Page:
Legislators poised to reject Dept. of Revenue’s online sales tax rule?

A proposed Department of Revenue rule requiring large out-of-state retailers to collect state and local sales taxes on purchases made by Tennessee residents faces a legislative hearing soon and appears at a high risk of being rejected.

“All it does is get us into a lawsuit that we’ll lose,” said Rep. Jeremy Faison, R-Cosby, chairman of the House Government Operations Committee.

The rule is scheduled for review at a joint meeting of the House and Senate Government Operations Committees on Dec. 14-15. Faison and Sen. Mike Bell, R-Riceville, chairman of the Senate panel, said they anticipate the matter to come up on the second day since other proposed rules are on the agenda ahead of the sales tax proposal and they want to allow plenty of time for testimony from both sides of the issue.

Under procedures for proposed state rules, a rejection by the Government Operations Committees would throw a final decision on approval or rejection to a vote by the full House and Senate during the 2017 legislative session. If the committees fail to act, then the rule is deemed approved – though a bill could be filed to reject it during the regular legislative session.

Faison said he is personally inclined to oppose the rule and predicted during an interview that most other members of the joint committee share his sentiments. Bell declined to predict an outcome, but did say he anticipates members – including himself – will “have a lot of questions on the constitutionality” of the proposal.

There is also general distaste among many members of the Legislature’s GOP supermajority – “anti-tax Republicans,” as Faison calls them – for anything that could be construed as a tax increase.

Advocates of the proposal, including Gov. Bill Haslam and Revenue Commissioner Richard Roberts, note that consumers who buy goods online from out-of-state retailers are already legally required to pay state and local taxes, though enforcement of that law is impractical because of a 1992 U.S. Supreme Court ruling that says retailers cannot be required to collect taxes from purchasers unless they have a physical presence in the purchaser’s state.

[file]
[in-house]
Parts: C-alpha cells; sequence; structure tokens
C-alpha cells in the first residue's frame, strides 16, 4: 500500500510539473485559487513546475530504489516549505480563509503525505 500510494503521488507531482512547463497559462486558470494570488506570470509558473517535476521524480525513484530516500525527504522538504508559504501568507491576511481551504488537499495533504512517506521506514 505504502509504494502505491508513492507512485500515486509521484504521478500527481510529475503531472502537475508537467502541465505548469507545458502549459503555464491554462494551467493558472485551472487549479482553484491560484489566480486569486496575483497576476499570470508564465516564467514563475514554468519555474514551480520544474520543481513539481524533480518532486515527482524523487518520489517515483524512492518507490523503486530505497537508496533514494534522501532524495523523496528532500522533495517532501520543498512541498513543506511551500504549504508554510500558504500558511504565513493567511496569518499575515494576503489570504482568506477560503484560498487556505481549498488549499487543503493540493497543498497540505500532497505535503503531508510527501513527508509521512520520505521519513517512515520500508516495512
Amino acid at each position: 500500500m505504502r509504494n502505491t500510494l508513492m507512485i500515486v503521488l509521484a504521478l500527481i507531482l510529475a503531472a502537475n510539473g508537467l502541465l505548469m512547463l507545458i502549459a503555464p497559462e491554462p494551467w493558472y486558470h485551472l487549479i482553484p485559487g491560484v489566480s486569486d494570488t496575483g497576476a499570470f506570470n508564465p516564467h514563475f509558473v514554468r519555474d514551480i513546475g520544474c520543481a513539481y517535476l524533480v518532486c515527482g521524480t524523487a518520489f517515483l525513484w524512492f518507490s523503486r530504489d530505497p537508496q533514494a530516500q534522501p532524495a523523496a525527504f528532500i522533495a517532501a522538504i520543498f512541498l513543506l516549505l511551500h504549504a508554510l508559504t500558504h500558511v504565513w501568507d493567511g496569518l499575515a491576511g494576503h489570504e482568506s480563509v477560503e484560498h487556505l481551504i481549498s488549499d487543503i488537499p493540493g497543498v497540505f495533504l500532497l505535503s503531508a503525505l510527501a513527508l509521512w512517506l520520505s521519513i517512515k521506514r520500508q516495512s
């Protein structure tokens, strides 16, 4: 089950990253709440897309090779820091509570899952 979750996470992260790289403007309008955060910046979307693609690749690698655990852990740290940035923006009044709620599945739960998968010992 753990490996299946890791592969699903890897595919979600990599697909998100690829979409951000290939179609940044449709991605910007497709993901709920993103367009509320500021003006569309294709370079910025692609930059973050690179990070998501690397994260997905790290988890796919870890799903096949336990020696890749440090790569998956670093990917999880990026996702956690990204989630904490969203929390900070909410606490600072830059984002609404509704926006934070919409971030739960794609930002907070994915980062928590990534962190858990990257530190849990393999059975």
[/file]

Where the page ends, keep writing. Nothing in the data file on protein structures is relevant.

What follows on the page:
Roberts, who will leave office before the hearing with Deputy Commissioner David Gerregano designed as his successor by Haslam, says the rule is, indeed, intended to trigger a lawsuit with the goal of overturning the 1992 U.S. Supreme Court “Quill” decision. The proposed rule straightforwardly challenges the ruling and declares that, even without a state presence, businesses selling more than $500,000 in products per year to customers within Tennessee must collect taxes.

That’s virtually the same as the “Marketplace Fairness Act,” which passed the U.S. Senate five years ago with Sen. Lamar Alexander as a sponsor, then failed in the House. Alexander has been hoping for a new effort at passage in Congress during this year’s lame duck session, but Politico reported last week that now appears unlikely.

UPDATE/Note: The Tennessean has some commentary from the governor:

When asked about potential resistance from lawmakers, Haslam compared out-of-state retailers to drivers of electric cars, which some lawmakers argue should pay a tax for Tennessee roads even though they don’t buy gas.

“I’d say, well, is that a new tax?” Haslam said. “No – people have a new way of transportation they didn’t have before, and so they should be a part of paying for the system the way everybody else does. It’s the exact same thing.”

Full story at the News Sentinel, HERE.

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